Gay historian and TV personality David Starkey has spoken out against penalising Christians for their views on homosexuality.
Starkey argued on the BBC’s Question Time last night that discriminating against Christians for their anti-gay views is intolerant.
He was referring to the recent cases of Christian foster carers and B&B owners who have been penalised for their homophobic views, under equality policies.
Labour MP and former foreign secretary Margaret Beckett argued that racists shouldn’t be allowed to foster children and neither should homophobes.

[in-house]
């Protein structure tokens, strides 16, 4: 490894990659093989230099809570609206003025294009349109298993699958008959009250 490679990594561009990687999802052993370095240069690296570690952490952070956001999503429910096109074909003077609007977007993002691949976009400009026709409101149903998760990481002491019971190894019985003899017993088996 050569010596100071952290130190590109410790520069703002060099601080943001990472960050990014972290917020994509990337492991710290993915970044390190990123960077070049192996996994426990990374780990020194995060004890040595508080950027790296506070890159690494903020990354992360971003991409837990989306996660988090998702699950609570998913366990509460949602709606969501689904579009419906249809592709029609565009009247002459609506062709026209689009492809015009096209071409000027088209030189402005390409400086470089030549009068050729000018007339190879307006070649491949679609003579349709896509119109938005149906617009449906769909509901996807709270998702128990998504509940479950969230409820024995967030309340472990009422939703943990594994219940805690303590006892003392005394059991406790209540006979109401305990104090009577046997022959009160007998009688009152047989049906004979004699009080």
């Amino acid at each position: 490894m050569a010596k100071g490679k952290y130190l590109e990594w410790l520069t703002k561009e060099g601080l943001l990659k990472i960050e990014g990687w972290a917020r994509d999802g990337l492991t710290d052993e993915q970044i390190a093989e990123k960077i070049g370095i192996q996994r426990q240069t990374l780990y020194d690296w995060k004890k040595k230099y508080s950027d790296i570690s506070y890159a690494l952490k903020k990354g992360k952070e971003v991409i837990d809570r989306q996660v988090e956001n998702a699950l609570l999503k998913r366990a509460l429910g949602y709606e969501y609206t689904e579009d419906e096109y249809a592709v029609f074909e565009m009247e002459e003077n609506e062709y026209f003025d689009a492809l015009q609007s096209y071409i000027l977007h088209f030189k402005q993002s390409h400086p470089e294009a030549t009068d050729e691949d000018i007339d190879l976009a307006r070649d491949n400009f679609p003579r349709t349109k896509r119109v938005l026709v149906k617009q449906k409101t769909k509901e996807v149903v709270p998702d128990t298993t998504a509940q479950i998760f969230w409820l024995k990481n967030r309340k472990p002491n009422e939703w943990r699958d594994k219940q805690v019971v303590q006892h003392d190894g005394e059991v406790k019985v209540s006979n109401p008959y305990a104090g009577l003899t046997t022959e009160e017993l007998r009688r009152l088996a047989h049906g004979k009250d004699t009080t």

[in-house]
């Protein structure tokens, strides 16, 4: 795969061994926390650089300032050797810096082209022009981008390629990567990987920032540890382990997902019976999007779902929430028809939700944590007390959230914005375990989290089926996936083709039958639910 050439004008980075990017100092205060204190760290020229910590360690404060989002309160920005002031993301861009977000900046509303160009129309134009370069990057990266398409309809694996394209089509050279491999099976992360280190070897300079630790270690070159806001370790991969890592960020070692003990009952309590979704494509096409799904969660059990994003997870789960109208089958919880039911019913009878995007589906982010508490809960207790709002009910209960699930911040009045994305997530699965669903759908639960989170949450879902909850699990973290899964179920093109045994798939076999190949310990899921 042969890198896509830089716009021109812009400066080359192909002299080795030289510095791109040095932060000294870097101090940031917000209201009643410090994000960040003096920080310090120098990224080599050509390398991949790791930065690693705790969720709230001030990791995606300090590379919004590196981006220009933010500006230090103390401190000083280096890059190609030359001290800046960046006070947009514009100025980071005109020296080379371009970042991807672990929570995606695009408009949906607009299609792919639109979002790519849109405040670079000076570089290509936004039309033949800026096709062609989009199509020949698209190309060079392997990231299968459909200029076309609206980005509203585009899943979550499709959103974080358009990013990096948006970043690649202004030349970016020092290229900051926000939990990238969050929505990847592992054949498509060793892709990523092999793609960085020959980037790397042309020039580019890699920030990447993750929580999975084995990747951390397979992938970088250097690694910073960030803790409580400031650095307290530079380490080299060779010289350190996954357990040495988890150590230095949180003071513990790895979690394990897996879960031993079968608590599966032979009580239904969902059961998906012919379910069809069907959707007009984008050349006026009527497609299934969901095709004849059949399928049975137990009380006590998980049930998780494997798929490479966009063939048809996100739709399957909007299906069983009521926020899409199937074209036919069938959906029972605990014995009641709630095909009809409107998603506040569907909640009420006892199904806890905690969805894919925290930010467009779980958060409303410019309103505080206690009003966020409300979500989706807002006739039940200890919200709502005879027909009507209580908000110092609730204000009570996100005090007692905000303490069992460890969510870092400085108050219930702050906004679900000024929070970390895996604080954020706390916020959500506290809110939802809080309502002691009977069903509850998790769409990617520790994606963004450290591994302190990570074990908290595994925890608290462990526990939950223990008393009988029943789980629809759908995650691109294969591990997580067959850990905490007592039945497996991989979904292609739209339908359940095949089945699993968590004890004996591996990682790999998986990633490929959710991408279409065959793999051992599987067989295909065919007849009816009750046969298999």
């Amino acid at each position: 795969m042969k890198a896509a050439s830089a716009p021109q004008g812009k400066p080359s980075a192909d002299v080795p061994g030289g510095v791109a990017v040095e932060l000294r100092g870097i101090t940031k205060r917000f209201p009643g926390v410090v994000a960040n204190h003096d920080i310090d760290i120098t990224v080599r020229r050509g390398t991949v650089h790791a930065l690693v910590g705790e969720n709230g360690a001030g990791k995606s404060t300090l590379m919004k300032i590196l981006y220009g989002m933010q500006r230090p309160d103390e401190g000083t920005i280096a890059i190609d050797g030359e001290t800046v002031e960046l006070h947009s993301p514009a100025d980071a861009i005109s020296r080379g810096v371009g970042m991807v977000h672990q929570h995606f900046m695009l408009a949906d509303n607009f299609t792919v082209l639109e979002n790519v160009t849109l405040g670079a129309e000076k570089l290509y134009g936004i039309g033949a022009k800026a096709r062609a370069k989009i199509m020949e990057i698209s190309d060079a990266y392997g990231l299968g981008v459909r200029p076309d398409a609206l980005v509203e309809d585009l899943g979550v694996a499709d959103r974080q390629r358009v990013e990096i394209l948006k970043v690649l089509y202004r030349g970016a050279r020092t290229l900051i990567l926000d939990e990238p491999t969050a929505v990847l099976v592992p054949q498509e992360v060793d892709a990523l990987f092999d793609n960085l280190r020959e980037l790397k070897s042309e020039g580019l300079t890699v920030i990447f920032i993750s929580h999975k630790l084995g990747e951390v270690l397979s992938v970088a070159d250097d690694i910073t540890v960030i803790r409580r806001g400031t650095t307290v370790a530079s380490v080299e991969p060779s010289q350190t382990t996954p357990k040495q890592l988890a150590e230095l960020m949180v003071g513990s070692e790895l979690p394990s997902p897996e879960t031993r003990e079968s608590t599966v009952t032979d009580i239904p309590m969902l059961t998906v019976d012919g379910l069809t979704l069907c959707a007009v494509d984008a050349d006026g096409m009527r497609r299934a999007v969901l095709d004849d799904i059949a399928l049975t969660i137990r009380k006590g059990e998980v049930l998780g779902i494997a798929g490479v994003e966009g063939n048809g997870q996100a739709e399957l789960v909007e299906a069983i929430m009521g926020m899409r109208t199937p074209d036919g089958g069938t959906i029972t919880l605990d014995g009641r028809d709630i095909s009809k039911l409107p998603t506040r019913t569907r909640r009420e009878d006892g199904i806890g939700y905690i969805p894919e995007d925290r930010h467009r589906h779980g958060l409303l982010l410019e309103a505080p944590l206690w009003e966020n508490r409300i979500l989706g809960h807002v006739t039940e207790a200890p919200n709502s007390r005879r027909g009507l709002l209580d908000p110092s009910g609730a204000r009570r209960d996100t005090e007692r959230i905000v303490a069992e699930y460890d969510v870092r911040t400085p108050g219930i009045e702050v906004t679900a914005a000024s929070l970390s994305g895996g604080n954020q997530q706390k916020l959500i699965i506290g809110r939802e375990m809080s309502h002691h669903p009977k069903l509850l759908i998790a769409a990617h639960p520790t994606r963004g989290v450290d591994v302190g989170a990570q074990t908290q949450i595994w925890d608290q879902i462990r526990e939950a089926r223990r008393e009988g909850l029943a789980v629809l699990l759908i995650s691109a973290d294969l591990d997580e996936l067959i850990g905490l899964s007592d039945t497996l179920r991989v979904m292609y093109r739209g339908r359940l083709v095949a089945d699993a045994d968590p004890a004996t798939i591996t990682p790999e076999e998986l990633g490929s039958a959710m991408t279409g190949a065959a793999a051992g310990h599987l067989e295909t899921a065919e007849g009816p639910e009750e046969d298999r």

Prominent Tory, Iain Duncan Smith also argued against Starkey, saying that foster parents should be prevented from pushing their views on children in their care.
Daily Telegraph columnist Liam Halligan, however, sided with Starkey. Halligan said, “I’m a tolerant guy, but sometimes if you absolutely push tolerant people they become intolerant because you go past the point of no return.
Halligan argued that equality legislation has “completely blown away any proportion of common sense”.
Starkey, who is both gay and an atheist, said of such legal measures, “It seems to me that what we are doing is producing a tyrannous new morality that is every bit as oppressive as the old”.
He went on to say that direct discrimination against gays should be illegal, but that the state shouldn’t interfere with Christians’ beliefs.
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